Fulfilling Your Healthy Resolutions Begins by Knowing Your Numbers

Most of us have health related goals we’d like to achieve in this New Year. According to the Nielsen 2015 survey, health and fitness held the top two spots for New Year’s Resolutions last year and, by all indications, will continue to top the NYR lists. Despite the popularity of these health-related resolutions for the New Year, most of us fail to keep them. Perhaps that is why we find ourselves returning to the same resolutions year after year. The good news is we have more resources now than ever to make smarter health resolutions--resolutions we can use to learn more about our health, and resolutions that we can keep.

So how do we increase our chances of success this year? As with any goal we make for ourselves, we have to start off with a strategy for success. The goal must be well defined so we know where we are going and how far we have to get there. If not, we find ourselves struggling, making excuses, or worse, falling back into old habits and avoiding our goals all together.  Because these resolutions are often qualitative—e.g., shed weight, exercise more, etc.—they don’t provide us with concrete, quantifiable goals.

Health is More than One Number

It can be problematic, however, when we become too specific by focusing on one specific number/measure (often body weight or waist size), while overlooking our overall health picture. If we track a variety of health measures over time we can discover trends in our overall health and understand how all of these pieces can fit together to create a more comprehensive awareness of our health and well-being.

For example many people find weight to be an easy gauge to measure and track.  When weight decreases, most of us think we are healthier.  But we may lose weight due to unhealthy reasons—e.g., stress, improper eating, sickness, or excessive dieting. In these cases, the weight loss is not an indicator of a healthier you. In fact, you may be storing more fat and wasting muscle. Your health may have deteriorated instead of improved. So it is better to track a variety of health measures to understand the bigger picture and realtionships of various aspects of your health.

Similar to weight, Body Mass Index (BMI) is a fast and easy measure to track. BMI is most effective as a screening tool for overweight and obese populations, but it is not diagnostic. BMI is calculated by a ratio of weight to height. It assumes an average amount of muscle for your height. BMI is not always a helpful indicator on its own, as it does not measure the actual percentage of muscle or fat on your body. Devices that can compute fat and muscle percentages based on a variety of specific composition variables are more helpful.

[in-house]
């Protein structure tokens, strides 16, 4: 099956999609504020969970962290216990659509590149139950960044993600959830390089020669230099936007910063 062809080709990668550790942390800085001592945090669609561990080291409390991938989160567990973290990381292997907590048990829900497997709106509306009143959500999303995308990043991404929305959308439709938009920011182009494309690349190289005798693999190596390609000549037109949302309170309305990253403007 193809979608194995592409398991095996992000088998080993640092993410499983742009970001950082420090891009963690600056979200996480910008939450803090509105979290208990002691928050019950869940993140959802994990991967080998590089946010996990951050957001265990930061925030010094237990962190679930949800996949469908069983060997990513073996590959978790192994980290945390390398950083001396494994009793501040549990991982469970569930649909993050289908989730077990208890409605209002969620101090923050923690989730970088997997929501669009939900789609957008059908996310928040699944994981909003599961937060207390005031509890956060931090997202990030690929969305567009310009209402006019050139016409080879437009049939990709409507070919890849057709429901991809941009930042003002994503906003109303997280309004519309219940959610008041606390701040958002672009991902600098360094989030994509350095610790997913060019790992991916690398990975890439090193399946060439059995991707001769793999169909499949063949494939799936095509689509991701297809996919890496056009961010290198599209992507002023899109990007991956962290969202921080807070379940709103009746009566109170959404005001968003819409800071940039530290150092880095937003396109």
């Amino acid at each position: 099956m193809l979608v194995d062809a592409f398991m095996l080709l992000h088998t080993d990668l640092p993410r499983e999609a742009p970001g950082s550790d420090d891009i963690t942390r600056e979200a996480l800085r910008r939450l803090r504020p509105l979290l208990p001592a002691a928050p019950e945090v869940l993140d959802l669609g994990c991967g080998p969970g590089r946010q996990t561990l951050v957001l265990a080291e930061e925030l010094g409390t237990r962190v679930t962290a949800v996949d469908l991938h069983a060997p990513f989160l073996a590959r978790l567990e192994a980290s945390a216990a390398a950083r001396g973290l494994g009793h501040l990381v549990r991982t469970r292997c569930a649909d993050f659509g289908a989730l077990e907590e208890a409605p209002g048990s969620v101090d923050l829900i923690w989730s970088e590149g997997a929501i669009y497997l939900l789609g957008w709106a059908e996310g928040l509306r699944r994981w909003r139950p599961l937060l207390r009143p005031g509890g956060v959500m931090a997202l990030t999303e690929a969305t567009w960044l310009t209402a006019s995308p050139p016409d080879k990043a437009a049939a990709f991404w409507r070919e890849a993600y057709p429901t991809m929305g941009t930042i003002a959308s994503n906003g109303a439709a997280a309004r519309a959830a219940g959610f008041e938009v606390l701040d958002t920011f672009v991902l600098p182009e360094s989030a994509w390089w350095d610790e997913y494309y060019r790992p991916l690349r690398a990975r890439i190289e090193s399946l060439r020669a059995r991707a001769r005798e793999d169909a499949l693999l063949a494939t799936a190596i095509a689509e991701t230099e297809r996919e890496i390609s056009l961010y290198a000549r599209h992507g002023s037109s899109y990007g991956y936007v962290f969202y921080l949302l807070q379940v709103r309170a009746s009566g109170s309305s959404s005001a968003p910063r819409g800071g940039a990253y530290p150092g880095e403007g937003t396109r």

Fortunately, it has never been easier to get specific and accurate health and fitness numbers and understand how these numbers relate. There are now many tools available—e.g., gadgets, apps, wearable devices, and other online resources to help us gather our health information and understand how these health measures correlate and provide a clearer and more accurate health narrative.  Equipped with this knowledge, we can design a more effective health/fitness program that will allow us to fullfill our 2016 goals.

Numbers That Create A more Accurate Picture

So, what numbers do we need to know?  This will vary depending on your specific health needs and desires for improvement, but in addition to your height and weight, there are many important numbers you can measure and track on your own. Some examples are blood pressure, lean body mass, heart rate, metabolic rate and daily caloric expenditure, body mass index (BMI,) body fat, waist measurement, and hip to waist ratio.  You can purchase blood pressure monitors and body composition monitors with scales online or at most drug stores.  But for the best accuracy on body composition you may want to have your measurements taken professionally at a clinic, hospital or other facility that conducts body composition analyses with trained staff and on reliable equipment. The lab at The Milken Institute School of Public Health at George Washington provides a variety of tests and packages for fitness testing and body composition analyses. Hot Yoga Capitol Hill also conducts fitness assessments and body composition analyses to members and the community.

Once you have these valuable numbers, you can set empirical, quantifiable goals by comparing your numbers to established standards to make sure your goals will (at minimum) move you away from any high-risk group in which you might find yourself (any alarming numbers should be discussed with your doctor). Here are some charts/tables that will help you interpret your numbers when compared to national/international recommendations. 

When you know your numbers, you improve the accuracy of your health knowledge. When you have tools to track and interpret these numbers, you can find relationships and come up with a more comprehensive health picture and narrative. You may need to revise and restart your New Year’s Resolutions, but the year has just begun. It is not too late to improve your odds for success in 2016 and beyond!

Lara Atella is a Yoga Instructor and manager at Hot Yoga Capitol Hill, 410 H St., NE, DC.

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